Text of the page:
campus Opinion

Salisbury’s Take: Preface Columnist Welcomes Back the Family with History Lesson


Featured Columnist

    Welcome back, readers!It is always exciting to start a new academic year. By the end of this semester, I will have completed my sixth full year as a full time member of the IU South Bend community. This is my third year writing this column for The Preface. I want to make sure my readers know up front the views expressed in this column are those of the author alone and do not necessarily represent those of The Preface staff and/or management.

    It’s always good to put that disclaimer at the front of an opinion column, but regardless of said disclaimer, the great thing about working for a news outlet such as this is the opportunity to participate in one of the most sacred rights we possess in this country which is a free and unfettered press.

    The current political climate and the current occupant of the White House has made it increasingly dangerous to be a member of the press. Widespread footage has been posted on the internet showing participants at “Make America Great Again” rallies shouting insults at the press corps and sporting t-shirts that read, “F*** the Media.”

    Our founding fathers would turn over in their graves if they knew this kind of sentiment was being encouraged by the President of the United States.

    Our first president, George Washington, stated, “If men are to be precluded from offering their sentiments on a matter, which may involve the most serious and alarming consequences that can invite the consideration of mankind, reason is of no use to us; the freedom of speech may be taken away, and dumb and silent we may be led, like sheep, to the slaughter.”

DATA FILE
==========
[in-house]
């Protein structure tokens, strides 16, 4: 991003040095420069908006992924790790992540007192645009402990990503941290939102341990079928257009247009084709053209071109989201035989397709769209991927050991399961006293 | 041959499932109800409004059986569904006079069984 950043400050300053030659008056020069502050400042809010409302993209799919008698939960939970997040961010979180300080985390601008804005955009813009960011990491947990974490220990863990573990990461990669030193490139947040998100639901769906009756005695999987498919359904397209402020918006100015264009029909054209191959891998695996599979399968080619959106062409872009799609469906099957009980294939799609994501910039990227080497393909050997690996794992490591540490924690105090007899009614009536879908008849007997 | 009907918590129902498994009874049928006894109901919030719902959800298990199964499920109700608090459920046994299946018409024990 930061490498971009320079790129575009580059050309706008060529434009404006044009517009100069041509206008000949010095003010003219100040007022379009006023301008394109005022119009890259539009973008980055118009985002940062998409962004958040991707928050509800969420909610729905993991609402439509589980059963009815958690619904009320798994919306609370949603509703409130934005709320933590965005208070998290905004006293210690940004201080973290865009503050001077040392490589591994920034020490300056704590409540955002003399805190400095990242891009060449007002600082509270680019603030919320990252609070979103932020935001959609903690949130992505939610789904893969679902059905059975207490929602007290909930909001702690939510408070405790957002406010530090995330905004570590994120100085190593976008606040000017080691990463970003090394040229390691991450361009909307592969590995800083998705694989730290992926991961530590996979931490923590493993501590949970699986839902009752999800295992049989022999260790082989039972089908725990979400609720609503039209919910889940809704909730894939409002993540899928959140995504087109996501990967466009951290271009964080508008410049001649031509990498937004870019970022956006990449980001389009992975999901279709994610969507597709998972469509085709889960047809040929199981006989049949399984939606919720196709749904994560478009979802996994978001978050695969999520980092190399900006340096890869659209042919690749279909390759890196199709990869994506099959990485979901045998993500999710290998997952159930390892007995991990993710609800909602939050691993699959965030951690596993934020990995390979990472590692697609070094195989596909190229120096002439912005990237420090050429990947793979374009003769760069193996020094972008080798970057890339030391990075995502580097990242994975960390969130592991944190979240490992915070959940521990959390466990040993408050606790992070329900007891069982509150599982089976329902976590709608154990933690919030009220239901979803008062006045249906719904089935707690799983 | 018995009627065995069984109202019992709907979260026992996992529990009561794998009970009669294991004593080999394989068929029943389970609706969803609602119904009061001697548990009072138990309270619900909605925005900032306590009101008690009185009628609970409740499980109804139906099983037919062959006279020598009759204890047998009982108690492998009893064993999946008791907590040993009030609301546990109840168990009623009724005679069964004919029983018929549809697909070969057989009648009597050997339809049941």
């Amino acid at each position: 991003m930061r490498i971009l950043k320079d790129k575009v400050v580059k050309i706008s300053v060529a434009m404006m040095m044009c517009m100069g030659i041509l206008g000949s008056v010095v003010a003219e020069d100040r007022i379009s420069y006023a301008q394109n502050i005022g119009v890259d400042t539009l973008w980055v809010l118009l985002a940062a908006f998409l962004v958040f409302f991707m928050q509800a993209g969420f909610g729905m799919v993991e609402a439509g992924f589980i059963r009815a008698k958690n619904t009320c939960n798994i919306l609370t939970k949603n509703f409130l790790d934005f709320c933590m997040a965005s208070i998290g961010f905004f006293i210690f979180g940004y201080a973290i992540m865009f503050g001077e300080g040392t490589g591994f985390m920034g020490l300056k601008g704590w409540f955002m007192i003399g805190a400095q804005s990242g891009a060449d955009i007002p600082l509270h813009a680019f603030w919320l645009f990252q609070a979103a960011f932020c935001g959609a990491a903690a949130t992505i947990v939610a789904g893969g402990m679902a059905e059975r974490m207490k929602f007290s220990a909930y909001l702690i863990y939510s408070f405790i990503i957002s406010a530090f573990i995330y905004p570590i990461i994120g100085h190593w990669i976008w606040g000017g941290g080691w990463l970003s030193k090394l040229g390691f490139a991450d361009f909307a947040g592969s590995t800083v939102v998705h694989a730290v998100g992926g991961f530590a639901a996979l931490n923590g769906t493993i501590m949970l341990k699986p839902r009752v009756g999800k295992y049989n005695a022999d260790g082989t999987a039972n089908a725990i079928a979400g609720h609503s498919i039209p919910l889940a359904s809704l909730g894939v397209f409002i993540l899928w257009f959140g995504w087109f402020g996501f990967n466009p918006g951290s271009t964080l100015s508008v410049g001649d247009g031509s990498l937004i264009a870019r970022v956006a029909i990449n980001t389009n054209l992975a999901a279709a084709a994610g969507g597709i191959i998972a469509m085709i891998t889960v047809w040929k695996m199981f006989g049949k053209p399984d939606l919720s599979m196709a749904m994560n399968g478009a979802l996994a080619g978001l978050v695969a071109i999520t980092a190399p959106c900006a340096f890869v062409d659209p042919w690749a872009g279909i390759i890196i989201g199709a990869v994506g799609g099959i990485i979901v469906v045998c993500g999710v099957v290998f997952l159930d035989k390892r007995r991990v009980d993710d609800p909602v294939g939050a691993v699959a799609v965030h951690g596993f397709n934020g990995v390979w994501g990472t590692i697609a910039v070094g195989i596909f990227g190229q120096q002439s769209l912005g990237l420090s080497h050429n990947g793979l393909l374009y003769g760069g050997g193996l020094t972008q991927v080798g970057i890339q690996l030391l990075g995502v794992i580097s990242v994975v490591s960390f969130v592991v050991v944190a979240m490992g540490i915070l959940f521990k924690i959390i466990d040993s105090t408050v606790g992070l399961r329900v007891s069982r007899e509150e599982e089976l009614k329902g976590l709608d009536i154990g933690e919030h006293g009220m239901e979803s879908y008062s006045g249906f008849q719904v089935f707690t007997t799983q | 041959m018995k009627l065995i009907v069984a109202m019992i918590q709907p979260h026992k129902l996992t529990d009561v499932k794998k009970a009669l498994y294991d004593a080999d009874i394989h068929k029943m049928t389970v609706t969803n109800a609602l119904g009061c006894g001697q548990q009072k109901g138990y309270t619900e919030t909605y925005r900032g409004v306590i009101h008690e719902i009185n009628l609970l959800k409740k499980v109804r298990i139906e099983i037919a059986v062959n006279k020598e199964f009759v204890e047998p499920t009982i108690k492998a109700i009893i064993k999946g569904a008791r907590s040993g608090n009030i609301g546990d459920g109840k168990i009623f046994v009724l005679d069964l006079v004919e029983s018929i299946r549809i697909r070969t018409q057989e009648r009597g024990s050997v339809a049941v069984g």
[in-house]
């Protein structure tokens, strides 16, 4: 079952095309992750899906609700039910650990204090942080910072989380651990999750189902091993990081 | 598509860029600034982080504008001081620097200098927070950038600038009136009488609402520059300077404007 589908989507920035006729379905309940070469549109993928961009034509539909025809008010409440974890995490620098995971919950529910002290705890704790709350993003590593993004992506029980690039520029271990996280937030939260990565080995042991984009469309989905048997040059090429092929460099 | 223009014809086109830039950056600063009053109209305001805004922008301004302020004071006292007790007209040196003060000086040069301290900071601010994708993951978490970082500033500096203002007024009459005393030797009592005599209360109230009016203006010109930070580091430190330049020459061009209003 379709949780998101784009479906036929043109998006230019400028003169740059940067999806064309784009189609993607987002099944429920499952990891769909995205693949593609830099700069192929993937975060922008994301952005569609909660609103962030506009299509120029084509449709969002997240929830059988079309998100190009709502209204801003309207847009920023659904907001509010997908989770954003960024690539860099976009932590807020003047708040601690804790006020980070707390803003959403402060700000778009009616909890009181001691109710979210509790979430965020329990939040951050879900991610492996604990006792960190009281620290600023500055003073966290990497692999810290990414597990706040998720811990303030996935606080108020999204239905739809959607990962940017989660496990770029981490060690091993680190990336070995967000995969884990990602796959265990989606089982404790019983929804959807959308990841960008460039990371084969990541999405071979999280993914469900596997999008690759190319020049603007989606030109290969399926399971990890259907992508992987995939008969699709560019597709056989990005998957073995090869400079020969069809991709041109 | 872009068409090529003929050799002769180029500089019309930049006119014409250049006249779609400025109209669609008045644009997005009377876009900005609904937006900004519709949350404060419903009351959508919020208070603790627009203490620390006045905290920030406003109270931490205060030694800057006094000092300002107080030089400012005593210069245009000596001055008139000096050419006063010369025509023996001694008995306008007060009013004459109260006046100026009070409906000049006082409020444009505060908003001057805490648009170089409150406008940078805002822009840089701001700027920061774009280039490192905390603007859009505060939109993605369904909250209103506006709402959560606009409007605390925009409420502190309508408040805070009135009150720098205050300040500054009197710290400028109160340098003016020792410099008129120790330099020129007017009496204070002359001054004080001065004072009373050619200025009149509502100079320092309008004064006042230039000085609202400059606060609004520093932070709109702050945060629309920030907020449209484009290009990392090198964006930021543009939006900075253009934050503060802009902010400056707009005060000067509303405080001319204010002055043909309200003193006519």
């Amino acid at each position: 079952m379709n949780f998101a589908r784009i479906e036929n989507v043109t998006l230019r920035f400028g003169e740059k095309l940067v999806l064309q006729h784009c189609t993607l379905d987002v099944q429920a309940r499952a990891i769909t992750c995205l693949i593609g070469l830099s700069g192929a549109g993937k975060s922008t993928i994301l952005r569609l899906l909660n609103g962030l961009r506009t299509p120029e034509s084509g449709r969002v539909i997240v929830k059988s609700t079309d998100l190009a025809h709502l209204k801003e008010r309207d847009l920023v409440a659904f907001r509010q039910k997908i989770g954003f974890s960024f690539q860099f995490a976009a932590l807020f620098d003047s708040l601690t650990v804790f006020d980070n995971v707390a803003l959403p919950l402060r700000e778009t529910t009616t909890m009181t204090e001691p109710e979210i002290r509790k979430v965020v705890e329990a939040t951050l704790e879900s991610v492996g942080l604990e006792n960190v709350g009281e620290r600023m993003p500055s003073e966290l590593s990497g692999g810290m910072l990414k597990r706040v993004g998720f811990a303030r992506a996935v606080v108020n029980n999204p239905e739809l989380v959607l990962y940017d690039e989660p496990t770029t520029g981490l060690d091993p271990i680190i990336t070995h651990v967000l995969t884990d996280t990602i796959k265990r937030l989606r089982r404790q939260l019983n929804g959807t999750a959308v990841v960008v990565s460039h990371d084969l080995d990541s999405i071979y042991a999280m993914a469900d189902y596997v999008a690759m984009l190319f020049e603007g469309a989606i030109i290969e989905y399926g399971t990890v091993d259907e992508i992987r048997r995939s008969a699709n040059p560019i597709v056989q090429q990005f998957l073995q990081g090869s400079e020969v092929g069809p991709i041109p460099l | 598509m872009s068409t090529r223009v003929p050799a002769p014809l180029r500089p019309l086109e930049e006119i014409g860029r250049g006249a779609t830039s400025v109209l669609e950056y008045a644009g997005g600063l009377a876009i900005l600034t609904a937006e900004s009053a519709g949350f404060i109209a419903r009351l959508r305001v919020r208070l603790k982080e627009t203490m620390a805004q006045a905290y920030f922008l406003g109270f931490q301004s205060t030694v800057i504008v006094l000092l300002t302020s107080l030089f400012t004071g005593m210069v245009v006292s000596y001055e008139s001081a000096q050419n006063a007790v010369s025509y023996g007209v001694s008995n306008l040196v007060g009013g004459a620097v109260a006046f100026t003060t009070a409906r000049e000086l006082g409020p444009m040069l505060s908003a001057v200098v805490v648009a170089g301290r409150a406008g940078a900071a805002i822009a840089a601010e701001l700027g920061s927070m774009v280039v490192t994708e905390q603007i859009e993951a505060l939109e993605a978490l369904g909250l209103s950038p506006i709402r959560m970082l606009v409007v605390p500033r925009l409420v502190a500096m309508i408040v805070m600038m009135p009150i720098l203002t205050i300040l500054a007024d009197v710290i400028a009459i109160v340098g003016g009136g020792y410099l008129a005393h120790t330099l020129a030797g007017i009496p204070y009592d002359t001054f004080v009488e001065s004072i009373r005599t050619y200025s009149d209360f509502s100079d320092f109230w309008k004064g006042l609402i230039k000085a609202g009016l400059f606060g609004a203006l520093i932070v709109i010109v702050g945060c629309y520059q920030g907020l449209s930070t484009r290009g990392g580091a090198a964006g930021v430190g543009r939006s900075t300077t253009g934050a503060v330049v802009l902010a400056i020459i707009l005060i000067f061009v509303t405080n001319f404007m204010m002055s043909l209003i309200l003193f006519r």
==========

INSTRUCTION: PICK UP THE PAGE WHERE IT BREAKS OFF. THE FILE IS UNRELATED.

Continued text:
Our second president, John Adams, said, “The liberty of the press is essential to the security of the state.”

    Thomas Jefferson, the third occupier of the highest office in the land, urged citizens to do everything in their power to ensure that the press is able to do its job because, “Our liberty depends on the freedom of the press, and that cannot be limited without being lost.”

    Benjamin Franklin, one of the most famous and beloved framers of the form of government on which we rely proclaimed, “Freedom of speech is a principal pillar of a free government: When this support is taken away, the constitution of a free society is dissolved, and tyranny is erected on its ruins. Republics and limited monarchies derive their strength and vigor from a popular examination into the action of the magistrates.”

    There’s a legendary quote from Italian philosopher George Santayana that goes, “Those who cannot remember the past are condemned to repeat it.”

    Consider these statements: “In political matters feeling often decides more correctly than reason;” “All propaganda must be popular and its intellectual level must be adjusted to the most limited intelligence among those it is addressed to. Consequently, the greater the mass it is intended to reach, the lower its purely intellectual level will have to be;” “[Propaganda] must be aimed at the emotions and only to a very limited degree at the so-called intellect… The art of propaganda lies in understanding the emotional ideas of the great masses and finding, through a psychologically correct form, the way to the attention and thence to the heart of the broad masses.” While these may seem like a strategic approach to current political discourse, these are all quotes from “Mein Kampf.”

    Consider these statements from the New York Times: “He is a man of the ‘common people’ and hence, has the makings of a ‘popular hero’ appealing to all classes;” “His program consists chiefly of half a dozen negative ideas clothed in generalities… He probably does not know himself just what he wants to accomplish;” “He talks rough, shaggy, sound horse sense, and according to… public opinion, a strong, active leader equipped with horse sense is the need of the hour.” One might think this is criticism coming from the liberal media about our current Commander-in-Chief, but they were actually written in November 1922 about an up and coming young leader known as Adolph Hitler.

    Now, I’m not saying our current president is another Adolph Hitler, but if I were, freedom of speech guarantees me the right do so. One of the great responsibilities of the press is to speak the truth to power. My goal with this column each week will be to attempt to do so. I’ve done it as a guest columnist and will continue to do so as a featured one. As we begin a new year together, please feel free to jump into the fray!


By The Preface at IUSB

IU South Bend's Official Student Newspaper

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